Top Air Force officials have charged that Northrop Corp., which builds the B-2 "stealth" bomber and other expensive weapon systems, is so poorly managed that it cannot account for the cost of many programs and has suffered major breakdowns in the production of every weapon the service reviewed.

Air Force investigators, in a report made public yesterday, said Northrop's management of major weapons systems was so chaotic that the design team working on the engine of the B-2 bomber failed to notify the plane's structural teams of significant changes that could dramatically affect the unusual craft's airframe.

Military authorities also criticized the Los Angeles-based company for failure to properly manage relations with its hundreds of subcontractors and for serious problems in moving weapons from laboratory development to production. While the troubled defense firm is the subject of at least seven grand jury probes and 11 criminal investigations, the Air Force probe of its management and business practices is the first time the military service has openly criticized the company that is building some of the Air Force's most favored weapon systems.

The Air Force review was initiated partly as a result of those previous investigations, officials said.

"We saw the same sort of problems in each of the programs we looked at," Brig. Gen. Robert W. Drewes, who headed the Northrop investigation for the Air Force, told the oversight and investigations subcommittee of the House Energy and Commerce panel yesterday. "It's not something to be proud of."

Drewes said the problems permeated two expensive projects for which Northrop is the prime contractor -- the B-2 and the Tacit Rainbow anti-radar missile, and components for two other weapons -- a major new electronic jamming system for the F-15 fighter plane, and the guidance system for the MX intercontinental ballistic missile. Drewes said there are problems with numerous secret, or "black", programs Northrop is engaged in for the Pentagon.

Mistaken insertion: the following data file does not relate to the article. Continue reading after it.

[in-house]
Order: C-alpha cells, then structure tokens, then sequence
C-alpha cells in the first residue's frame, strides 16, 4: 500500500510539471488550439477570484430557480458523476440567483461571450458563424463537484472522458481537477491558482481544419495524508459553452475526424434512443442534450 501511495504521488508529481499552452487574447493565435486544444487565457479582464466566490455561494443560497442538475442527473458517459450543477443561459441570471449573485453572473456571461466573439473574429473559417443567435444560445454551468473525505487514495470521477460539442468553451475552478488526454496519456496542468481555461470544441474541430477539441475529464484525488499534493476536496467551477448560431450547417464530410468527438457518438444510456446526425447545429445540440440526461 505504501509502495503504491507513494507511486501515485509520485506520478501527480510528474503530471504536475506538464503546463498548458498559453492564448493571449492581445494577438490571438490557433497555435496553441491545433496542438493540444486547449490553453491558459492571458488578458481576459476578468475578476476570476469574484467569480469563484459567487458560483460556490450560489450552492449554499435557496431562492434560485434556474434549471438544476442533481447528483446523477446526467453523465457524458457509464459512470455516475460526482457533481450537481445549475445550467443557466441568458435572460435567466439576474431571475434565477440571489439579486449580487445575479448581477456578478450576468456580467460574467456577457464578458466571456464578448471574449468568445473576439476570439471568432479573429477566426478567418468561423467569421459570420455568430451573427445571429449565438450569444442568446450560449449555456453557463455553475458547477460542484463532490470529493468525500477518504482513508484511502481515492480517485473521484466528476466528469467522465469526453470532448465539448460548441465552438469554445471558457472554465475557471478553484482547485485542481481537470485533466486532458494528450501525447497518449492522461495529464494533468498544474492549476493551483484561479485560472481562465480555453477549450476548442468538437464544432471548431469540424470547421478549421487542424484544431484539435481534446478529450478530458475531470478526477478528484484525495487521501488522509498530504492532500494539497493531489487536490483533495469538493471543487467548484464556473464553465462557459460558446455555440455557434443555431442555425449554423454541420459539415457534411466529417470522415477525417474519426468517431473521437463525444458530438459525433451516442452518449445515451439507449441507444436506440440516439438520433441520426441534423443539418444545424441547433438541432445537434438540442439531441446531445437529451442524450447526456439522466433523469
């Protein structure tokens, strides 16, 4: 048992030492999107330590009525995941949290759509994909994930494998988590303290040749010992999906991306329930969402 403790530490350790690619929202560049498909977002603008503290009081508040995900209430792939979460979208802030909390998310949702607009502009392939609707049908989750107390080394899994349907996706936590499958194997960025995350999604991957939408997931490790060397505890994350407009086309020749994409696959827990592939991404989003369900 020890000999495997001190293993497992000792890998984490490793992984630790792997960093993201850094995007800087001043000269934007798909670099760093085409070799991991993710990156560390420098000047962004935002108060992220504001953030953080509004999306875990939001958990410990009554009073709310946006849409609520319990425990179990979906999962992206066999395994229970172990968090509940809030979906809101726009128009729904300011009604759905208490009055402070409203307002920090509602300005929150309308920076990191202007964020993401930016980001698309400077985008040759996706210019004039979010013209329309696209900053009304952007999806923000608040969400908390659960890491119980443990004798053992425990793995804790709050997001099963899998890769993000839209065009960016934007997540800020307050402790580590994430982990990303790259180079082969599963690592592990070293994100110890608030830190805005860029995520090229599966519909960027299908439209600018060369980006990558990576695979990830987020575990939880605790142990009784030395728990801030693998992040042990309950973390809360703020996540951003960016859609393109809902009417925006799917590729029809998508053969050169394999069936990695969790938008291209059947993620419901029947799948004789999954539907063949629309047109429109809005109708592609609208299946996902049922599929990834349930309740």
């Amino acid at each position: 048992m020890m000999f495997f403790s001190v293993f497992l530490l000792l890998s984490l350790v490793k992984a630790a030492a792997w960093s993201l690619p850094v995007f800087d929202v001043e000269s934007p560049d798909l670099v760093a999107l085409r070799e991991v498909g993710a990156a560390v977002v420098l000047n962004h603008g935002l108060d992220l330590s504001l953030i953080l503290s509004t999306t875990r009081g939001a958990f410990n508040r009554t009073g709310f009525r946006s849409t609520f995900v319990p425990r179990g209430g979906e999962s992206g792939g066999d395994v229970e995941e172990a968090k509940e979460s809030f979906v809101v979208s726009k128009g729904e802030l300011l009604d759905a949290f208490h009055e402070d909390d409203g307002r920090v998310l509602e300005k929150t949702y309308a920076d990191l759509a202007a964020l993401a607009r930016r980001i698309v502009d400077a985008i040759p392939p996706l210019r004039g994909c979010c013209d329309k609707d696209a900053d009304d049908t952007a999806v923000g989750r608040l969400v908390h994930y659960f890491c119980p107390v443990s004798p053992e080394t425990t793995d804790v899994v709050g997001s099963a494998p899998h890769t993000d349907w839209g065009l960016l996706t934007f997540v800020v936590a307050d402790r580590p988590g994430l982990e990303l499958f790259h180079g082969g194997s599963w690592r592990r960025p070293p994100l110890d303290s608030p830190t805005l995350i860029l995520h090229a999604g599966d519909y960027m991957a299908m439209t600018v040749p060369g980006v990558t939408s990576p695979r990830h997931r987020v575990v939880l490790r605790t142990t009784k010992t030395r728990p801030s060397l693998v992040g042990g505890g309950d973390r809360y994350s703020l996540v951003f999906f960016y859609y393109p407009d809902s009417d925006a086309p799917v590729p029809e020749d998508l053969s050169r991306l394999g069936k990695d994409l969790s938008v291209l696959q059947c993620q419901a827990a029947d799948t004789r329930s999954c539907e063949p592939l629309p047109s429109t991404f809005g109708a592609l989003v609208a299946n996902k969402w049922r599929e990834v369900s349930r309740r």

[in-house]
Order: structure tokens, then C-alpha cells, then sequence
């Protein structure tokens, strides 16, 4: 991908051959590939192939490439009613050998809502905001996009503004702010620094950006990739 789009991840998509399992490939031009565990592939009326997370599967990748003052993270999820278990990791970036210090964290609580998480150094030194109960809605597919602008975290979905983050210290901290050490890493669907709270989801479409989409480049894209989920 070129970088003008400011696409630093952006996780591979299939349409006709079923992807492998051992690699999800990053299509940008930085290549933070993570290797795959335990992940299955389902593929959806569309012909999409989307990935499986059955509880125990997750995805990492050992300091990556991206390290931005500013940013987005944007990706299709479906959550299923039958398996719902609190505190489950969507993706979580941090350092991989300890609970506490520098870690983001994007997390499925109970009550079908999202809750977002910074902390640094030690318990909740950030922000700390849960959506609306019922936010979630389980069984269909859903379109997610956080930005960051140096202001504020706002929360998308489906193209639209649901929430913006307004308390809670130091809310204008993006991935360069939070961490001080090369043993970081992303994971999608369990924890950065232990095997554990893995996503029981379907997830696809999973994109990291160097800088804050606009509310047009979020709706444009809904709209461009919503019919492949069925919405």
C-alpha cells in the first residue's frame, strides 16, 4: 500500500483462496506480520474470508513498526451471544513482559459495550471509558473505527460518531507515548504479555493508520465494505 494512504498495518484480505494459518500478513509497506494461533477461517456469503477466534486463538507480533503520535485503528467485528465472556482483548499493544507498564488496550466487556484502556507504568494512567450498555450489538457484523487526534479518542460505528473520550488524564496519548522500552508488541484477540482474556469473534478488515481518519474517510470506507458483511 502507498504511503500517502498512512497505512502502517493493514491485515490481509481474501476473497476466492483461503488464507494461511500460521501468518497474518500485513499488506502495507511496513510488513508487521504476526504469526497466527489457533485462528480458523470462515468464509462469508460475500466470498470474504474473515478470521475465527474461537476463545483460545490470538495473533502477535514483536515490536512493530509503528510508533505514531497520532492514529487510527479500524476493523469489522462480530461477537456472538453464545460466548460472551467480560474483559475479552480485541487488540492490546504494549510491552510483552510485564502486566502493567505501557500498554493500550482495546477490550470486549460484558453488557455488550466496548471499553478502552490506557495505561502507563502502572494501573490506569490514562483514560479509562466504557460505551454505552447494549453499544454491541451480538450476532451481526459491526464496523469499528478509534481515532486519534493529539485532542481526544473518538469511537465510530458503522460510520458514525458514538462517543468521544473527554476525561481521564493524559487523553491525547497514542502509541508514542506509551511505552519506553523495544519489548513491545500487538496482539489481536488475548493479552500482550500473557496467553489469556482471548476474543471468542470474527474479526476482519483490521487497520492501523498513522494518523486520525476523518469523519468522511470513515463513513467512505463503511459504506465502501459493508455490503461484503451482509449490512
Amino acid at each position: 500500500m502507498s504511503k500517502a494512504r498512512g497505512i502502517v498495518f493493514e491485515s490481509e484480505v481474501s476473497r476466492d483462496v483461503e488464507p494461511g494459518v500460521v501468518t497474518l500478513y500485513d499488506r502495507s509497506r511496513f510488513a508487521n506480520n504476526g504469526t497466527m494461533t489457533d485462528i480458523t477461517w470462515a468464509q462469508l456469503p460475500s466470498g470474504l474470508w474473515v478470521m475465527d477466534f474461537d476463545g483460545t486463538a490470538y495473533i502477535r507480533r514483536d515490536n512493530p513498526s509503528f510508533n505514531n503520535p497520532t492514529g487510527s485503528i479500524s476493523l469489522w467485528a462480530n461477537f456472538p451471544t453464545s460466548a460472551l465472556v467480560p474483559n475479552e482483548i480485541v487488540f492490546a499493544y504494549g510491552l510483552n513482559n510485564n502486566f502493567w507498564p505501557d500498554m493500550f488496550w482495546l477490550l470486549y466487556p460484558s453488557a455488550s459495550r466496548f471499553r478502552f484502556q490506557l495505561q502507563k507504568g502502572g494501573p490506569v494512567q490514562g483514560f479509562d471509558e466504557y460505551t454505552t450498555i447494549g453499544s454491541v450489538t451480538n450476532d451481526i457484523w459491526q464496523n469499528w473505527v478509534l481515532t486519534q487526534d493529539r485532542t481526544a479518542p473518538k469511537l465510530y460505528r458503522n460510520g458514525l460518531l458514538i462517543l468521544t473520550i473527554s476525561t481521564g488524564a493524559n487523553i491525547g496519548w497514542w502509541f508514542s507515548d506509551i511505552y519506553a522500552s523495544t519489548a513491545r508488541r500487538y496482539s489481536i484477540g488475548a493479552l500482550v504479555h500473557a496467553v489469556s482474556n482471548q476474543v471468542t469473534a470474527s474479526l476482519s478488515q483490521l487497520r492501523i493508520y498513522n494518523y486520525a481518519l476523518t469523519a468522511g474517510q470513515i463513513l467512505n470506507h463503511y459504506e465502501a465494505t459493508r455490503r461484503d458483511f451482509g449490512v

Despite the problems, the Air Force is continuing billions of dollars in new contracts for these programs.

Members of Congress, wrestling with defense budget controversies that have centered on the $62.8 billion B-2 program and other costly weapons, described the review as "devastating" and said it chronicled "the collapse of every aspect of Northrop management."

Northrop spokesman Tony Cantafio, noting that the Air Force said the company had begun to make improvements in some areas, said the corporation's management "will make the changes endure and carry out in other areas in the future."

He added, "We still have things to do, but the recognition that changes have been made is a favorable indication of the direction the company is moving."

Rep. Ron Wyden (D-Ore.), who chaired yesterday's committee hearing, said the report demonstrated "how one of their favored contractors has screwed up virtually every major Air Force weapons system entrusted to it."

Drewes described Northrop as a company which grew so rapidly -- from a $1.6 billion corporation in 1980 to a $6 billion firm in 1987 -- that its senior executives failed to develop proper internal controls over personnel, equipment and ballooning defense contracts. At the same time, Drewes noted that the company was rushing into contracts involving sophisticated military technology at a time when it had little experience as a prime contractor.

The Air Force team blamed many of the problems on the "culture" of a firm which tended to meet its expanding divisions by promoting from within its ranks, even though its employees may not have been the most qualified to handle the programs, and by allowing the company to develop as a loose federation of autonomous divisions with "no {or} little corporate oversight."

The company's leadership was overwhelmed with "too much too fast," and provided virtually no training for employees pushed into high management positions, the Air Force reported.

Last year the Pentagon awarded Northrop $631 million in contracts, making it the 30th largest defense contractor.

The Air Force probe, which was conducted this summer, also found:

The company has been unable to provide accurate cost and schedule estimates for its programs because of lack of internal controls and poor management practices.

All the programs reviewed faced major difficulties in making the transition from drawing boards and research laboratories to the factory and assembly hall.

Northrop is a poor manager of its numerous subcontractors, frequently making design changes in programs without notifying subcontractors.

The firm has serious problems coordinating its systems engineering teams which design and develop different parts of the same system, such as those that build the engines and the structure of the B-2 bomber.